Monday, April 23, 2012

Changing Trains Across The Hudson

April 19 the Senate Appropriations Committee reported out a measure approving $20 million for continued design and engineering work on Amtrak’s Gateway Project, the last survivor among three projects to build a new pair of tunnels under the Hudson River to relieve rail congestion in the Northeast Corridor leading to Manhattan’s Penn Station. The Access to the Region’s Core rail tunnel project was scotched by New Jersey Governor Chris Christie, and a proposed extension of the Number 7 subway into Seacaucus, was scuttled by the New York MTA. Gateway is projected to cost a total of $14.5 billion, and would provide tunnels for both commuter trains and high speed rail into Penn Station.

Of course, Senate Appropriations approval is just one step in the process. The bill will still have to pass floor votes in both houses of Congress, and get President Obama’s signature. Gateway was originally announced in February 2011, with a projected price tag of $13.5 billion and a completion date of 2020. Now the price has increased by $1 billion, and the timeline extended to 2025. And the Gateway project has detractors, even among rail and transit advocates. Long Island Railroad’s Director of Planning Joe Clift points out that Gateway is designed more for inter-city high speed rail than cross Hudson commuters, and Amtrak spokesman Cliff Cole acknowledges that Gateway will not double peak hour commuter service, and that northern New Jersey commuters will have to change trains to reach Manhattan.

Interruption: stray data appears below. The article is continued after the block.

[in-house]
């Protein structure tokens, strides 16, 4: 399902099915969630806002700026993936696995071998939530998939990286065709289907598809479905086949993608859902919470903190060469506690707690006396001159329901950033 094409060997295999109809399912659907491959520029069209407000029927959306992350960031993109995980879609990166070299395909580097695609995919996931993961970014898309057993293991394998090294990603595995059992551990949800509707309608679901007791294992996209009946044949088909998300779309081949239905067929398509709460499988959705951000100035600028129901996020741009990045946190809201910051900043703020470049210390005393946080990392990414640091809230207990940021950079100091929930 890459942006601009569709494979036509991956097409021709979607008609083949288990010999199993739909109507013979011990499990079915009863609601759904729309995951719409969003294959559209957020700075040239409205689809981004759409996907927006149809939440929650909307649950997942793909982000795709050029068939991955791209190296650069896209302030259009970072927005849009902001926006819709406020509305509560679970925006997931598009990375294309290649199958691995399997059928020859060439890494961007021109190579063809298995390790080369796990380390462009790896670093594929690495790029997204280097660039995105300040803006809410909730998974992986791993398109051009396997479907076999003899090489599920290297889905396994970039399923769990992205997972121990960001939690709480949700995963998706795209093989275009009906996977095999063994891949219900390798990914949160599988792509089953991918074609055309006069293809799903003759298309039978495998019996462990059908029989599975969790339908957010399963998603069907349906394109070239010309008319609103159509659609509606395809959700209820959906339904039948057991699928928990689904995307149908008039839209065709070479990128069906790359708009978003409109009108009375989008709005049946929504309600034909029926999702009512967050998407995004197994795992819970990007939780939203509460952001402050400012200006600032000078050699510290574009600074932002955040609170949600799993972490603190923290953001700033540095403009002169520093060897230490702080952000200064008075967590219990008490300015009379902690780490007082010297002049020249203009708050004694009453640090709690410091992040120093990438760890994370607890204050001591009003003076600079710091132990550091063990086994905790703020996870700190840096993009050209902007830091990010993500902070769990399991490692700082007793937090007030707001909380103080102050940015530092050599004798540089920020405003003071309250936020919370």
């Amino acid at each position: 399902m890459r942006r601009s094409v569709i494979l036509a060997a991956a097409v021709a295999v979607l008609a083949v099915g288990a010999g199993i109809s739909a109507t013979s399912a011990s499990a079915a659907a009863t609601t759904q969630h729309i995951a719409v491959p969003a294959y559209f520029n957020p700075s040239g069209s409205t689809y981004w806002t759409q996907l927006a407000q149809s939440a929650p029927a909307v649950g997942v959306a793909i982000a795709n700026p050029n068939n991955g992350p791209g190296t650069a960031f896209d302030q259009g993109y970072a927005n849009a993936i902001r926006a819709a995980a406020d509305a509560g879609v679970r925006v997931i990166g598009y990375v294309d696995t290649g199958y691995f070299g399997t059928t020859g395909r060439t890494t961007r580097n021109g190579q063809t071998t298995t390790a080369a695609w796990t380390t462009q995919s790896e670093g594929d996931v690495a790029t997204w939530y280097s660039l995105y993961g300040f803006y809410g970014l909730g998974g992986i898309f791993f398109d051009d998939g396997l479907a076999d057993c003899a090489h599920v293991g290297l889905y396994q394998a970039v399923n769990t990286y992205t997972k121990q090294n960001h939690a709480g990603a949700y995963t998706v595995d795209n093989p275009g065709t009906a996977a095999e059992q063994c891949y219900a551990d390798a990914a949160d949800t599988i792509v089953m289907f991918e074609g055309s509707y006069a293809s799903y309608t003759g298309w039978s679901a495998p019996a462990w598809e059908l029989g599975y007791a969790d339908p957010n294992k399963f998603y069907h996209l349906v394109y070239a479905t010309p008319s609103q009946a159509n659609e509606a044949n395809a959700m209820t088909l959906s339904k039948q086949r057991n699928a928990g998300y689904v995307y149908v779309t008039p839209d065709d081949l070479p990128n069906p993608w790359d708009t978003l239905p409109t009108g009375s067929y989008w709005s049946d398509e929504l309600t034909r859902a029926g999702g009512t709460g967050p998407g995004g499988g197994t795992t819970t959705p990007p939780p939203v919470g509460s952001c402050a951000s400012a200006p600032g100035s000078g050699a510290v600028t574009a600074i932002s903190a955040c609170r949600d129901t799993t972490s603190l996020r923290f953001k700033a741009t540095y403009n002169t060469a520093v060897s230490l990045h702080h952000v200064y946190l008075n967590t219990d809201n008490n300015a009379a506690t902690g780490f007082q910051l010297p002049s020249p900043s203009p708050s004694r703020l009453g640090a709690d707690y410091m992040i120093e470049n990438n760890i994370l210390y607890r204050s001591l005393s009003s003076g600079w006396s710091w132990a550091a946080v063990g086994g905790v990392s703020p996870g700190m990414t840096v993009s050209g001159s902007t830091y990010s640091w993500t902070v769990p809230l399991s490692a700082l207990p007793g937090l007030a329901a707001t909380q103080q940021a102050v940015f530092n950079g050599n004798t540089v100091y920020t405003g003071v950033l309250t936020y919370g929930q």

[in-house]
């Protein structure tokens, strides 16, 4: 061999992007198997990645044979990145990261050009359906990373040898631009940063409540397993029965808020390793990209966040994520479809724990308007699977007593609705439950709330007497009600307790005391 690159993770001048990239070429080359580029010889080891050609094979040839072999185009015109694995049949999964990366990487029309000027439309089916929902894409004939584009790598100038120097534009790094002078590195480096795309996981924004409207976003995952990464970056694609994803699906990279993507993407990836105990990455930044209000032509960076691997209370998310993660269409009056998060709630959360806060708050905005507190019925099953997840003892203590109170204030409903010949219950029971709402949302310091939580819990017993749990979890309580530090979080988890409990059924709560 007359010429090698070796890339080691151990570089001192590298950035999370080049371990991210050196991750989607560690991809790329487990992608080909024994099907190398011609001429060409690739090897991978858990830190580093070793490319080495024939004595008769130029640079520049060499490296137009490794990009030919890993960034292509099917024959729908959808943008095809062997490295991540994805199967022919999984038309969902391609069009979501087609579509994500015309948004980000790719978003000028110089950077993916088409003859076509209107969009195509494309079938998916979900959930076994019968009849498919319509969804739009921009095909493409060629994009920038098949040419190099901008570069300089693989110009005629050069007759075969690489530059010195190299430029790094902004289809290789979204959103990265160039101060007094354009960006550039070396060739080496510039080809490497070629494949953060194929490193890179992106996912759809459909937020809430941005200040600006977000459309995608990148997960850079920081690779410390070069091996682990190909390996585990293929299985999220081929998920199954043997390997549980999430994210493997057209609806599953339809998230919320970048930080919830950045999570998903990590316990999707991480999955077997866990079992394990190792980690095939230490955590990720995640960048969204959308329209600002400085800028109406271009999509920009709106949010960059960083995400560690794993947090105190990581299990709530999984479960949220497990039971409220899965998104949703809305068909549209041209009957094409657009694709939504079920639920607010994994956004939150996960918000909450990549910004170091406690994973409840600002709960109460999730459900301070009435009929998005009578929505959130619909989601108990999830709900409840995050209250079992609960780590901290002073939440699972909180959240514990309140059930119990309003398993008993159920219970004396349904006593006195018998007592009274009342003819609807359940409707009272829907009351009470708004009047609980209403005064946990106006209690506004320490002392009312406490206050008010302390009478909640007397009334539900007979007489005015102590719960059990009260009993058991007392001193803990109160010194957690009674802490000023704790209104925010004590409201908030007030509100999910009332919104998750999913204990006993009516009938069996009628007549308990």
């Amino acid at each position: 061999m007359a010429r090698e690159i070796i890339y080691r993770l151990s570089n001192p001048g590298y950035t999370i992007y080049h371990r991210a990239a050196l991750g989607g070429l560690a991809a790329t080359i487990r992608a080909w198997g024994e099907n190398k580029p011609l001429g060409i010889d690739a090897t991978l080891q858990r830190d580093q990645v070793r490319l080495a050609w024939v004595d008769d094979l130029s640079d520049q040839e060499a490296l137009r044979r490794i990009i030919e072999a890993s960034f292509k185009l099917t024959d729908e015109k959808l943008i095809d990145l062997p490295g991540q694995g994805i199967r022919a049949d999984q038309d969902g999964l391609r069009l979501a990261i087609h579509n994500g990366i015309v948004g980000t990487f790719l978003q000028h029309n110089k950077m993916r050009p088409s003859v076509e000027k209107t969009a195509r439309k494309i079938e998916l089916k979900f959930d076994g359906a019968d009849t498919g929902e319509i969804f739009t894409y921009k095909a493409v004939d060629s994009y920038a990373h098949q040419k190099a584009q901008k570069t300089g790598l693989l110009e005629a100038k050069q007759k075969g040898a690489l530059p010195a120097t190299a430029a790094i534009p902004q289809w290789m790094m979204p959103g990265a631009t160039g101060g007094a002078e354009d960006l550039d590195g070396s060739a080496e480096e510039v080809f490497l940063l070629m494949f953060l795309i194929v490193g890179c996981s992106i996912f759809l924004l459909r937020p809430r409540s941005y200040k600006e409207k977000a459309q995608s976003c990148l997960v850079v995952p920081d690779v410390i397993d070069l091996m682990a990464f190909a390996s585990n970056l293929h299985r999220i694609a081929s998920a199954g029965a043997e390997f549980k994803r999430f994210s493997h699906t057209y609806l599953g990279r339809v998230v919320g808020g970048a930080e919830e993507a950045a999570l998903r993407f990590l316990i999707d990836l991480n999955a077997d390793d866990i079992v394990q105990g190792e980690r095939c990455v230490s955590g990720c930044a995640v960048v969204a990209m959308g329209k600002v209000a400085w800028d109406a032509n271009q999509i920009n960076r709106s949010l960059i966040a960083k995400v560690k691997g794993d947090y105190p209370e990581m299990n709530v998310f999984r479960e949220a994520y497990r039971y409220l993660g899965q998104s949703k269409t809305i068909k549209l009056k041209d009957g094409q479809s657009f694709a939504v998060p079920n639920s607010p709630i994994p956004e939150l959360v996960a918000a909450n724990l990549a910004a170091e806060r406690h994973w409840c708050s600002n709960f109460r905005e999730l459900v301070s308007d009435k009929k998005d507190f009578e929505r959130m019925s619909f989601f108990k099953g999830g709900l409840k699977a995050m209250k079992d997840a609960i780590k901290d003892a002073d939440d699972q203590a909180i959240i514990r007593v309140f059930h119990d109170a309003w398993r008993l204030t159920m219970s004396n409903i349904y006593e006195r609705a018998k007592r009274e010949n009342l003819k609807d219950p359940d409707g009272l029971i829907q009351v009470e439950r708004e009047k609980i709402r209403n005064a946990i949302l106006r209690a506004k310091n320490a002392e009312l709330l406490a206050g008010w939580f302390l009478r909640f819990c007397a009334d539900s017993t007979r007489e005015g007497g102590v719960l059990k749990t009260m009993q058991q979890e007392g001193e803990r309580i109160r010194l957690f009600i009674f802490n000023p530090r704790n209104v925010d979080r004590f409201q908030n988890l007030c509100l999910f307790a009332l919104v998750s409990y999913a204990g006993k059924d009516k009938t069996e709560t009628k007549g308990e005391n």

Gateway would increase NJ Transit commuter service from 20 trains per hour up to 36 per hour. So, while planning funds may materialize soon, there is no final agreement among the various agencies involved about cost sharing, nor is there any immediate prospect that $14.5 billion in construction funds will be committed to the Gateway project.
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